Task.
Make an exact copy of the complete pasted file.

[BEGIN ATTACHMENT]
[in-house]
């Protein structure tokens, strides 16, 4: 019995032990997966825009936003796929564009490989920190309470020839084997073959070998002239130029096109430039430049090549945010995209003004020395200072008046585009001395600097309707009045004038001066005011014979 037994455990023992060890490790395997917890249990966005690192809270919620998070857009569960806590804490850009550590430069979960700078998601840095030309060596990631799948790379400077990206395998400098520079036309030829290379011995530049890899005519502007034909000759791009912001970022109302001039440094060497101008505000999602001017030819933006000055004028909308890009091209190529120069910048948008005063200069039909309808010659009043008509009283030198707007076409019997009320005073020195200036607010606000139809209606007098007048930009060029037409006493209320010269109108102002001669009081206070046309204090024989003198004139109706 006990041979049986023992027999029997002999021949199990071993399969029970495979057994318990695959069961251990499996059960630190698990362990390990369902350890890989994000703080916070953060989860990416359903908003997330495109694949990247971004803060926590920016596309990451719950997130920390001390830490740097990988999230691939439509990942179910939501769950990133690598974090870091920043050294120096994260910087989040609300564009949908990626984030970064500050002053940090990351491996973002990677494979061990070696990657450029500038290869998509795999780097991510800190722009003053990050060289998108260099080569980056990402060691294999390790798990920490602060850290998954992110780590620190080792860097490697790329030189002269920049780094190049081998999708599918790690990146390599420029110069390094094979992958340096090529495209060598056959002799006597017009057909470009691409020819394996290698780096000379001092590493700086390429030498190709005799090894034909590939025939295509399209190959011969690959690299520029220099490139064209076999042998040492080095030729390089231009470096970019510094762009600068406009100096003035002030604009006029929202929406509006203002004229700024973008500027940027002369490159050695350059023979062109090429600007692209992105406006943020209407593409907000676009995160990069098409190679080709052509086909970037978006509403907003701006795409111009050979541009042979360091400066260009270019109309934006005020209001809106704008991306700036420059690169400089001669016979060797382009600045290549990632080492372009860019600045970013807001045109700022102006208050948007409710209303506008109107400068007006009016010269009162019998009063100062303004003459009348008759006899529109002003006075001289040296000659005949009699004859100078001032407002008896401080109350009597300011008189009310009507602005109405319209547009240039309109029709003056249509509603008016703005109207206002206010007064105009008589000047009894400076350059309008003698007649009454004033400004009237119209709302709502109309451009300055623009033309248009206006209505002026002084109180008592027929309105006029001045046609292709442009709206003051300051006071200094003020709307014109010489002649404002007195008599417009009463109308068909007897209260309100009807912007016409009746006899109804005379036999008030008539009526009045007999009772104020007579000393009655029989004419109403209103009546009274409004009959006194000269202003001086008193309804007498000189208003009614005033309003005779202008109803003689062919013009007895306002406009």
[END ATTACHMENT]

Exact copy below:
[in-house]
């Protein structure tokens, strides 16, 4: 019995032990997966825009936003796929564009490989920190309470020839084997073959070998002239130029096109430039430049090549945010995209003004020395200072008046585009001395600097309707009045004038001066005011014979 037994455990023992060890490790395997917890249990966005690192809270919620998070857009569960806590804490850009550590430069979960700078998601840095030309060596990631799948790379400077990206395998400098520079036309030829290379011995530049890899005519502007034909000759791009912001970022109302001039440094060497101008505000999602001017030819933006000055004028909308890009091209190529120069910048948008005063200069039909309808010659009043008509009283030198707007076409019997009320005073020195200036607010606000139809209606007098007048930009060029037409006493209320010269109108102002001669009081206070046309204090024989003198004139109706 006990041979049986023992027999029997002999021949199990071993399969029970495979057994318990695959069961251990499996059960630190698990362990390990369902350890890989994000703080916070953060989860990416359903908003997330495109694949990247971004803060926590920016596309990451719950997130920390001390830490740097990988999230691939439509990942179910939501769950990133690598974090870091920043050294120096994260910087989040609300564009949908990626984030970064500050002053940090990351491996973002990677494979061990070696990657450029500038290869998509795999780097991510800190722009003053990050060289998108260099080569980056990402060691294999390790798990920490602060850290998954992110780590620190080792860097490697790329030189002269920049780094190049081998999708599918790690990146390599420029110069390094094979992958340096090529495209060598056959002799006597017009057909470009691409020819394996290698780096000379001092590493700086390429030498190709005799090894034909590939025939295509399209190959011969690959690299520029220099490139064209076999042998040492080095030729390089231009470096970019510094762009600068406009100096003035002030604009006029929202929406509006203002004229700024973008500027940027002369490159050695350059023979062109090429600007692209992105406006943020209407593409907000676009995160990069098409190679080709052509086909970037978006509403907003701006795409111009050979541009042979360091400066260009270019109309934006005020209001809106704008991306700036420059690169400089001669016979060797382009600045290549990632080492372009860019600045970013807001045109700022102006208050948007409710209303506008109107400068007006009016010269009162019998009063100062303004003459009348008759006899529109002003006075001289040296000659005949009699004859100078001032407002008896401080109350009597300011008189009310009507602005109405319209547009240039309109029709003056249509509603008016703005109207206002206010007064105009008589000047009894400076350059309008003698007649009454004033400004009237119209709302709502109309451009300055623009033309248009206006209505002026002084109180008592027929309105006029001045046609292709442009709206003051300051006071200094003020709307014109010489002649404002007195008599417009009463109308068909007897209260309100009807912007016409009746006899109804005379036999008030008539009526009045007999009772104020007579000393009655029989004419109403209103009546009274409004009959006194000269202003001086008193309804007498000189208003009614005033309003005779202008109803003689062919013009007895306002406009």